Singing is a very physical activity and the demands on all singers mean that you have to be in good health. This begins with an awareness of your body’s overall physical well being. Here are a few tips and tricks that can help look after your voice, help with breathing and pronunciation.
Illness and Singing
First and foremost, do not attend a rehearsal/concert if you have a throat, ear or chest infection. For one, the rest of the choir do not want to catch it. But also, it’s important that you rest your voice in order for it to recover. And resting your voice means exactly that. Do not talk (even in a forced whisper) take the necessary medication and stay in a warm but not too dry, atmosphere.
Listening and Pitch
Listening is one of the most important skills you, as a singer, should have. Tuning the ears, as well as the voice, is important to ensure that you produce vocal sounds that enhance the tonal quality of a song. Only by “listening” will you come to realise the sound you are trying to achieveThis is the ability to recognise by ear a particular note in isolation. This is not an essential skill in choral singing. The ability to recognise relative pitch, however, is essential. This is where you recognise the interval between one note and another. Both perfect and relative pitch can be learnt through practise, and relative pitch will improve through attending the Choir’s rehearsals and especially home practise with, for example, a piano.
Always check your posture throughout the performance. Poor alignment can produce problems especially for breath control whilst also introducing tension throuhout the body. Both will affect the quality of sound that you produce. Stand (sit) comfortably upright with relaxed tongue, jaw, neck, shoulders and stomach. Check each in turn by tensing and letting go.
Poor breathing and inappropriate support along with a closed throat will produce poor tonal quality in the voice. Breath from the diaphragm. Allow the air to flow evenly as you sing.
Here’s an exercise to practise doing this, and to expand your lung capacity: Take a controlled, even, maximum breath from the stomach. Allow the air to flow evenly out as you sing ‘Ah’. Keep this going for as long as possible. Over a few weeks you will increase the length of time you can do this, your control, your lung capacity – and you will improve your singing.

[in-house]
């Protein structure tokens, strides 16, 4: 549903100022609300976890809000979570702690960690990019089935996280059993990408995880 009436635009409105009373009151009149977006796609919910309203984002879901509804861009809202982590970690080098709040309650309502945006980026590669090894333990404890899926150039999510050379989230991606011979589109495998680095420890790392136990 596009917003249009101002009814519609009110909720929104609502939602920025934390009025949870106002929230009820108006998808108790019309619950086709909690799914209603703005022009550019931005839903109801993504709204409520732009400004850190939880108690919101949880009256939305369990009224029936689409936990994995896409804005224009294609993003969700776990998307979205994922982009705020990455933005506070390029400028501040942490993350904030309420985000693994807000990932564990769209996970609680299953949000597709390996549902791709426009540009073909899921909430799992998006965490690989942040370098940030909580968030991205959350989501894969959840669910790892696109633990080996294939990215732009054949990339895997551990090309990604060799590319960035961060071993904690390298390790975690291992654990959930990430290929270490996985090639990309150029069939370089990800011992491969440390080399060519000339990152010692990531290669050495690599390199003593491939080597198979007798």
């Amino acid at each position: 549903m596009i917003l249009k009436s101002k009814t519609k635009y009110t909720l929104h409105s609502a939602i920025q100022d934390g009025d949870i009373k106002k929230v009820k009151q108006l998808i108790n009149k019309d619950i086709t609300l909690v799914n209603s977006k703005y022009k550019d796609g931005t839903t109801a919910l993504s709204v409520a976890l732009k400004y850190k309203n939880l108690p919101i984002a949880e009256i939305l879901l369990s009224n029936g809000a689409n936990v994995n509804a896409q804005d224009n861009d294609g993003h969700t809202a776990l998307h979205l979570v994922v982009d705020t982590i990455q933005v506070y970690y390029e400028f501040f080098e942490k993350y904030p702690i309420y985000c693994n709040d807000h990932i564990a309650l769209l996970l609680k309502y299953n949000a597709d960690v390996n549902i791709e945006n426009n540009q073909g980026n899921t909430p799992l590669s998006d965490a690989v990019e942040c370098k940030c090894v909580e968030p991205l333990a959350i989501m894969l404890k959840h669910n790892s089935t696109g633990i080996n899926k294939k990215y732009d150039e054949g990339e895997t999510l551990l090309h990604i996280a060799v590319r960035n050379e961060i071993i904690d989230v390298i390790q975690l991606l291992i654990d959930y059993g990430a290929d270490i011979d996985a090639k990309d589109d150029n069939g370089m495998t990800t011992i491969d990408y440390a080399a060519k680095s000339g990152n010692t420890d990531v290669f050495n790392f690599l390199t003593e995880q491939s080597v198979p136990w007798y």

There’s no great secret to learning to sight read. To improve your site reading, just do it. Practise at rehearsals and practise with the music at home. Most choir members are better at it than they realise. In addition, take simple melodies (from the internet, for example) and sing them from sight, then check them out at a piano etc by yourself or with a friend.
Remember it’s good to make mistakes – even professional singers do. It’s how we improve.
Always take a pencil to rehearsals and note lightly on your score essential directions the conductor gives such as the mood of the piece, the dynamics, the repeats and so on.
As you rehearse over the weeks you will become more and more aware of the presence and singing of Choir members and the Choir as a whole (listen to hear) and how you best fit into it and enhance the quality of its sound.
To make the most of singing in a choir, get to know the words and music of the programme inside out. Aim for purity of vowels and clarity of consonants. Practise aloud each week between rehearsals by yourself, with a piano etc or with an audio recording of your part of the musical score. In particular, practise most, the bits you have some difficulty with – look at the bits you can do well, less often. If you can, you could make a tape of the bits you find most difficult.
Be aware of the dynamics of the music you are preparing to sing. Do not open your mouth too wide when singing loudly. This tends to tense the throat muscles and produce a poor tone. Create the volume by increasing the amount of air flow controlled from your diaphragm. When singing softly do not close the mouth too much as this tends to produce a poor tone. Create the sound with the appropriate amount of air flow controlled from the diaphragm.
To sing a very high note mentally aim ‘over the top’ of the note. Sopranos and tenors can improve their singing by ‘feeling’ their head and face are full of the sounds they are about to sing. Similarly, altos and basses will improve their tone by ‘feeling’ the sounds in their face and chest.
Before a Concert
It’s generally recommended that you eat lightly and ensure you’re hydrated – but not too much so.
Double check your music is in the right order.
Ensure you have clear lungs, throat and nose before ‘going on’. Dairy products can sometimes contribute to a ‘frog in the throat’.
Look professional throughout the performance and until the last member of the Choir has left the performance area and is out of sight.
Watch the conductor. If using music, hold it so you can glance at it as a prompt and take direction almost simultaneously.
Listen to the Choir and fit in.
Smile whenever appropriate and otherwise be interested and including of your section, the choir, conductor, accompanist/musicians and audience.
Above all else, enjoy the experience.